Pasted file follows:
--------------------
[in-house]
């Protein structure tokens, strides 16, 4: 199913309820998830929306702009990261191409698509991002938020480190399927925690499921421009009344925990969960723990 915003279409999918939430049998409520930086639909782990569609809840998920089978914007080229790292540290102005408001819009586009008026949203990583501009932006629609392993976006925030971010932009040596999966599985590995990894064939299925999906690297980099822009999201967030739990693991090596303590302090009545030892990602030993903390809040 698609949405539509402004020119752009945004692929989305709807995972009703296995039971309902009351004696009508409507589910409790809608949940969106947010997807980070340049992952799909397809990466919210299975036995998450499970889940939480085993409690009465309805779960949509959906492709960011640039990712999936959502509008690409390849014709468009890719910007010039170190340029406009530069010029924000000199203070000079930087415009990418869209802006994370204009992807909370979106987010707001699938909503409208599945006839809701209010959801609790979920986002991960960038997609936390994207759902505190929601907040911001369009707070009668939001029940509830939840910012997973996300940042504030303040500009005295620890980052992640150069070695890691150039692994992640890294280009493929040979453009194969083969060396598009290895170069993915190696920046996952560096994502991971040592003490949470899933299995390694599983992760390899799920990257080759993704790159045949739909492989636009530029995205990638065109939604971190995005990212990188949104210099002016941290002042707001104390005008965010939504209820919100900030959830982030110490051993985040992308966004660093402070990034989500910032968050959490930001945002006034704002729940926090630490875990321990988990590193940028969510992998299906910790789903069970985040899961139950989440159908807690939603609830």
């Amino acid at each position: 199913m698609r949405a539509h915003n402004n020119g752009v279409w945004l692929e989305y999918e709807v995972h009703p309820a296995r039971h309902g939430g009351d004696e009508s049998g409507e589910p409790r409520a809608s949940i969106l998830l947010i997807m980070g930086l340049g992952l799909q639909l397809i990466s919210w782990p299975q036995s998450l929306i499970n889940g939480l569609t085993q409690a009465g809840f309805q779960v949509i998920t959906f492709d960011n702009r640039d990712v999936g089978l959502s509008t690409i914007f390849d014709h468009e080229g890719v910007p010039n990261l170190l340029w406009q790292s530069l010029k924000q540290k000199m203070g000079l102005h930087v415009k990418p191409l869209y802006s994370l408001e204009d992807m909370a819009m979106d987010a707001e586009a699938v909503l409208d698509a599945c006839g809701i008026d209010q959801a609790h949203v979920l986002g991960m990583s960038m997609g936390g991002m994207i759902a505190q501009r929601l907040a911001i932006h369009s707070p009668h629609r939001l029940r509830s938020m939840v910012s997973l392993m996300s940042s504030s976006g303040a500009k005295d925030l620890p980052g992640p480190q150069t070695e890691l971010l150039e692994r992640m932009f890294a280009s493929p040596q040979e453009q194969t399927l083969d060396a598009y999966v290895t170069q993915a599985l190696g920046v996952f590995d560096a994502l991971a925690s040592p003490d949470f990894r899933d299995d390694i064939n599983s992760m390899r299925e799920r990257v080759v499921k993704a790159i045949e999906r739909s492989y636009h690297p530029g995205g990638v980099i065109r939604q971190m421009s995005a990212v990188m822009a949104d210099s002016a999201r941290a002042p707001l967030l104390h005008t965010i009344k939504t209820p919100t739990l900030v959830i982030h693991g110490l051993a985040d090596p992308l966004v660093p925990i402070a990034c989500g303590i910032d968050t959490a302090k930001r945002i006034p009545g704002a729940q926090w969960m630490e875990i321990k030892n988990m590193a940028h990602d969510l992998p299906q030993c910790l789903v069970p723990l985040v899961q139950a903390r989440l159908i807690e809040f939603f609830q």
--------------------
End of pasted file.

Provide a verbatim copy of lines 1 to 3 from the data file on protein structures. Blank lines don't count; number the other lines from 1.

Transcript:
[in-house]
């Protein structure tokens, strides 16, 4: 199913309820998830929306702009990261191409698509991002938020480190399927925690499921421009009344925990969960723990 915003279409999918939430049998409520930086639909782990569609809840998920089978914007080229790292540290102005408001819009586009008026949203990583501009932006629609392993976006925030971010932009040596999966599985590995990894064939299925999906690297980099822009999201967030739990693991090596303590302090009545030892990602030993903390809040 698609949405539509402004020119752009945004692929989305709807995972009703296995039971309902009351004696009508409507589910409790809608949940969106947010997807980070340049992952799909397809990466919210299975036995998450499970889940939480085993409690009465309805779960949509959906492709960011640039990712999936959502509008690409390849014709468009890719910007010039170190340029406009530069010029924000000199203070000079930087415009990418869209802006994370204009992807909370979106987010707001699938909503409208599945006839809701209010959801609790979920986002991960960038997609936390994207759902505190929601907040911001369009707070009668939001029940509830939840910012997973996300940042504030303040500009005295620890980052992640150069070695890691150039692994992640890294280009493929040979453009194969083969060396598009290895170069993915190696920046996952560096994502991971040592003490949470899933299995390694599983992760390899799920990257080759993704790159045949739909492989636009530029995205990638065109939604971190995005990212990188949104210099002016941290002042707001104390005008965010939504209820919100900030959830982030110490051993985040992308966004660093402070990034989500910032968050959490930001945002006034704002729940926090630490875990321990988990590193940028969510992998299906910790789903069970985040899961139950989440159908807690939603609830």
């Amino acid at each position: 199913m698609r949405a539509h915003n402004n020119g752009v279409w945004l692929e989305y999918e709807v995972h009703p309820a296995r039971h309902g939430g009351d004696e009508s049998g409507e589910p409790r409520a809608s949940i969106l998830l947010i997807m980070g930086l340049g992952l799909q639909l397809i990466s919210w782990p299975q036995s998450l929306i499970n889940g939480l569609t085993q409690a009465g809840f309805q779960v949509i998920t959906f492709d960011n702009r640039d990712v999936g089978l959502s509008t690409i914007f390849d014709h468009e080229g890719v910007p010039n990261l170190l340029w406009q790292s530069l010029k924000q540290k000199m203070g000079l102005h930087v415009k990418p191409l869209y802006s994370l408001e204009d992807m909370a819009m979106d987010a707001e586009a699938v909503l409208d698509a599945c006839g809701i008026d209010q959801a609790h949203v979920l986002g991960m990583s960038m997609g936390g991002m994207i759902a505190q501009r929601l907040a911001i932006h369009s707070p009668h629609r939001l029940r509830s938020m939840v910012s997973l392993m996300s940042s504030s976006g303040a500009k005295d925030l620890p980052g992640p480190q150069t070695e890691l971010l150039e692994r992640m932009f890294a280009s493929p040596q040979e453009q194969t399927l083969d060396a598009y999966v290895t170069q993915a599985l190696g920046v996952f590995d560096a994502l991971a925690s040592p003490d949470f990894r899933d299995d390694i064939n599983s992760m390899r299925e799920r990257v080759v499921k993704a790159i045949e999906r739909s492989y636009h690297p530029g995205g990638v980099i065109r939604q971190m421009s995005a990212v990188m822009a949104d210099s002016a999201r941290a002042p707001l967030l104390h005008t965010i009344k939504t209820p919100t739990l900030v959830i982030h693991g110490l051993a985040d090596p992308l966004v660093p925990i402070a990034c989500g303590i910032d968050t959490a302090k930001r945002i006034p009545g704002a729940q926090w969960m630490e875990i321990k030892n988990m590193a940028h990602d969510l992998p299906q030993c910790l789903v069970p723990l985040v899961q139950a903390r989440l159908i807690e809040f939603f609830q």